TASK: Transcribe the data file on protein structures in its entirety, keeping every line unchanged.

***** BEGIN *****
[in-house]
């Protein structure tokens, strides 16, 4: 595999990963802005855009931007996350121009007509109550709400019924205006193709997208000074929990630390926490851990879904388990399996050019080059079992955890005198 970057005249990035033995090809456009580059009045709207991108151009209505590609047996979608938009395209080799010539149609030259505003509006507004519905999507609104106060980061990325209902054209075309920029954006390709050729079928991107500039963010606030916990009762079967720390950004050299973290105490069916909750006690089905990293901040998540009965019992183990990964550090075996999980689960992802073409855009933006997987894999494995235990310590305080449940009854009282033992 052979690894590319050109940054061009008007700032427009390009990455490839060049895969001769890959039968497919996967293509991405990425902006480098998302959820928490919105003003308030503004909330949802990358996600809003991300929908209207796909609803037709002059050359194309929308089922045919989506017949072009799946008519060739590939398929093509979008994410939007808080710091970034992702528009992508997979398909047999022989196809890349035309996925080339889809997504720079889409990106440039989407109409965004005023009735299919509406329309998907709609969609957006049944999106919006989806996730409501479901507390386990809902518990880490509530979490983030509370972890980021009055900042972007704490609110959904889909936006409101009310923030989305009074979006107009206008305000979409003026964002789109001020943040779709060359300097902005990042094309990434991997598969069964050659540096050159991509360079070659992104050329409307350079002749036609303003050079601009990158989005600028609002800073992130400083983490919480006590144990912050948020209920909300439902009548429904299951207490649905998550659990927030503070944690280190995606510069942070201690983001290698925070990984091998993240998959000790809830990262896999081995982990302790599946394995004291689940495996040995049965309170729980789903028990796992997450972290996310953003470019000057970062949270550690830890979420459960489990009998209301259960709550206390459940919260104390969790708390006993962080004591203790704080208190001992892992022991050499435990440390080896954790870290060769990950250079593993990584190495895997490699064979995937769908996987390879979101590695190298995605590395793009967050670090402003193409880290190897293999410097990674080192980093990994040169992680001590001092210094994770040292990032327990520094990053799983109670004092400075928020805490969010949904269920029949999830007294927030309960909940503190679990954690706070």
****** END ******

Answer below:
[in-house]
């Protein structure tokens, strides 16, 4: 595999990963802005855009931007996350121009007509109550709400019924205006193709997208000074929990630390926490851990879904388990399996050019080059079992955890005198 970057005249990035033995090809456009580059009045709207991108151009209505590609047996979608938009395209080799010539149609030259505003509006507004519905999507609104106060980061990325209902054209075309920029954006390709050729079928991107500039963010606030916990009762079967720390950004050299973290105490069916909750006690089905990293901040998540009965019992183990990964550090075996999980689960992802073409855009933006997987894999494995235990310590305080449940009854009282033992 052979690894590319050109940054061009008007700032427009390009990455490839060049895969001769890959039968497919996967293509991405990425902006480098998302959820928490919105003003308030503004909330949802990358996600809003991300929908209207796909609803037709002059050359194309929308089922045919989506017949072009799946008519060739590939398929093509979008994410939007808080710091970034992702528009992508997979398909047999022989196809890349035309996925080339889809997504720079889409990106440039989407109409965004005023009735299919509406329309998907709609969609957006049944999106919006989806996730409501479901507390386990809902518990880490509530979490983030509370972890980021009055900042972007704490609110959904889909936006409101009310923030989305009074979006107009206008305000979409003026964002789109001020943040779709060359300097902005990042094309990434991997598969069964050659540096050159991509360079070659992104050329409307350079002749036609303003050079601009990158989005600028609002800073992130400083983490919480006590144990912050948020209920909300439902009548429904299951207490649905998550659990927030503070944690280190995606510069942070201690983001290698925070990984091998993240998959000790809830990262896999081995982990302790599946394995004291689940495996040995049965309170729980789903028990796992997450972290996310953003470019000057970062949270550690830890979420459960489990009998209301259960709550206390459940919260104390969790708390006993962080004591203790704080208190001992892992022991050499435990440390080896954790870290060769990950250079593993990584190495895997490699064979995937769908996987390879979101590695190298995605590395793009967050670090402003193409880290190897293999410097990674080192980093990994040169992680001590001092210094994770040292990032327990520094990053799983109670004092400075928020805490969010949904269920029949999830007294927030309960909940503190679990954690706070």